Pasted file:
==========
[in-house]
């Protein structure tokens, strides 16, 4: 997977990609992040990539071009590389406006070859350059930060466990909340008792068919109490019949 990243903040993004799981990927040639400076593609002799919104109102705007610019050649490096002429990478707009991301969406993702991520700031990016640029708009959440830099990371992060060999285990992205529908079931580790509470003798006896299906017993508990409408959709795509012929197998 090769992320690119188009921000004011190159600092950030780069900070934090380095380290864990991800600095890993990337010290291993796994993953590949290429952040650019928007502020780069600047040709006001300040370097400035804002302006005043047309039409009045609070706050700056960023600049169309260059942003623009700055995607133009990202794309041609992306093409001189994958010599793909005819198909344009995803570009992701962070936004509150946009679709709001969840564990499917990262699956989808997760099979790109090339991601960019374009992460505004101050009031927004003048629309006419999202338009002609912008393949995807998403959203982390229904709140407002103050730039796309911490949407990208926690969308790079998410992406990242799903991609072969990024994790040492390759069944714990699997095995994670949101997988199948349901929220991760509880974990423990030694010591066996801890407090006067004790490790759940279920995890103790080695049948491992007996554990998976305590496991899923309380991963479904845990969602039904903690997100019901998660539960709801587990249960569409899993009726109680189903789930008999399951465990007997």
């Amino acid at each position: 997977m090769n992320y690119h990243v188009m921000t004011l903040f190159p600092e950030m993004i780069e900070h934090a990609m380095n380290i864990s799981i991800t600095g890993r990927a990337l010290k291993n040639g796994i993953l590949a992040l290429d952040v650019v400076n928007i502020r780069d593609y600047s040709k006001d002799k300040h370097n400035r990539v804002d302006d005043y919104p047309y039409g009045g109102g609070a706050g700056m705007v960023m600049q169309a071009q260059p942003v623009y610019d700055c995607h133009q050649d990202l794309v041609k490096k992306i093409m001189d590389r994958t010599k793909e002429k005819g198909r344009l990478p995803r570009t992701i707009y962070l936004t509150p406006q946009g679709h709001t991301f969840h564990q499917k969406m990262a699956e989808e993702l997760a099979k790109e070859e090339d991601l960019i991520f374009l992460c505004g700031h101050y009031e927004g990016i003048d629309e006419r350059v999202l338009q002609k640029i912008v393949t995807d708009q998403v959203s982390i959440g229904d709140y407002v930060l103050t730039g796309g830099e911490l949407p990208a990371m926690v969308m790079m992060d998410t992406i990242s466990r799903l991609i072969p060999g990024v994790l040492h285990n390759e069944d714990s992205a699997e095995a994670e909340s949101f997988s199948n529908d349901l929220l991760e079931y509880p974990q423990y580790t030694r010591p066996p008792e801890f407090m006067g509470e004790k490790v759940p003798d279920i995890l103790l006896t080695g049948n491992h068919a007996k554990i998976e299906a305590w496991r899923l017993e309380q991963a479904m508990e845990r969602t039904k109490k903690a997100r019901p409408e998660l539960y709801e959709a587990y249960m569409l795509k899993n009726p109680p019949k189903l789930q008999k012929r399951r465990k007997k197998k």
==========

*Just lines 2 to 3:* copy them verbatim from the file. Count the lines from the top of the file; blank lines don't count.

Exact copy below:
């Protein structure tokens, strides 16, 4: 997977990609992040990539071009590389406006070859350059930060466990909340008792068919109490019949 990243903040993004799981990927040639400076593609002799919104109102705007610019050649490096002429990478707009991301969406993702991520700031990016640029708009959440830099990371992060060999285990992205529908079931580790509470003798006896299906017993508990409408959709795509012929197998 090769992320690119188009921000004011190159600092950030780069900070934090380095380290864990991800600095890993990337010290291993796994993953590949290429952040650019928007502020780069600047040709006001300040370097400035804002302006005043047309039409009045609070706050700056960023600049169309260059942003623009700055995607133009990202794309041609992306093409001189994958010599793909005819198909344009995803570009992701962070936004509150946009679709709001969840564990499917990262699956989808997760099979790109090339991601960019374009992460505004101050009031927004003048629309006419999202338009002609912008393949995807998403959203982390229904709140407002103050730039796309911490949407990208926690969308790079998410992406990242799903991609072969990024994790040492390759069944714990699997095995994670949101997988199948349901929220991760509880974990423990030694010591066996801890407090006067004790490790759940279920995890103790080695049948491992007996554990998976305590496991899923309380991963479904845990969602039904903690997100019901998660539960709801587990249960569409899993009726109680189903789930008999399951465990007997």
């Amino acid at each position: 997977m090769n992320y690119h990243v188009m921000t004011l903040f190159p600092e950030m993004i780069e900070h934090a990609m380095n380290i864990s799981i991800t600095g890993r990927a990337l010290k291993n040639g796994i993953l590949a992040l290429d952040v650019v400076n928007i502020r780069d593609y600047s040709k006001d002799k300040h370097n400035r990539v804002d302006d005043y919104p047309y039409g009045g109102g609070a706050g700056m705007v960023m600049q169309a071009q260059p942003v623009y610019d700055c995607h133009q050649d990202l794309v041609k490096k992306i093409m001189d590389r994958t010599k793909e002429k005819g198909r344009l990478p995803r570009t992701i707009y962070l936004t509150p406006q946009g679709h709001t991301f969840h564990q499917k969406m990262a699956e989808e993702l997760a099979k790109e070859e090339d991601l960019i991520f374009l992460c505004g700031h101050y009031e927004g990016i003048d629309e006419r350059v999202l338009q002609k640029i912008v393949t995807d708009q998403v959203s982390i959440g229904d709140y407002v930060l103050t730039g796309g830099e911490l949407p990208a990371m926690v969308m790079m992060d998410t992406i990242s466990r799903l991609i072969p060999g990024v994790l040492h285990n390759e069944d714990s992205a699997e095995a994670e909340s949101f997988s199948n529908d349901l929220l991760e079931y509880p974990q423990y580790t030694r010591p066996p008792e801890f407090m006067g509470e004790k490790v759940p003798d279920i995890l103790l006896t080695g049948n491992h068919a007996k554990i998976e299906a305590w496991r899923l017993e309380q991963a479904m508990e845990r969602t039904k109490k903690a997100r019901p409408e998660l539960y709801e959709a587990y249960m569409l795509k899993n009726p109680p019949k189903l789930q008999k012929r399951r465990k007997k197998k």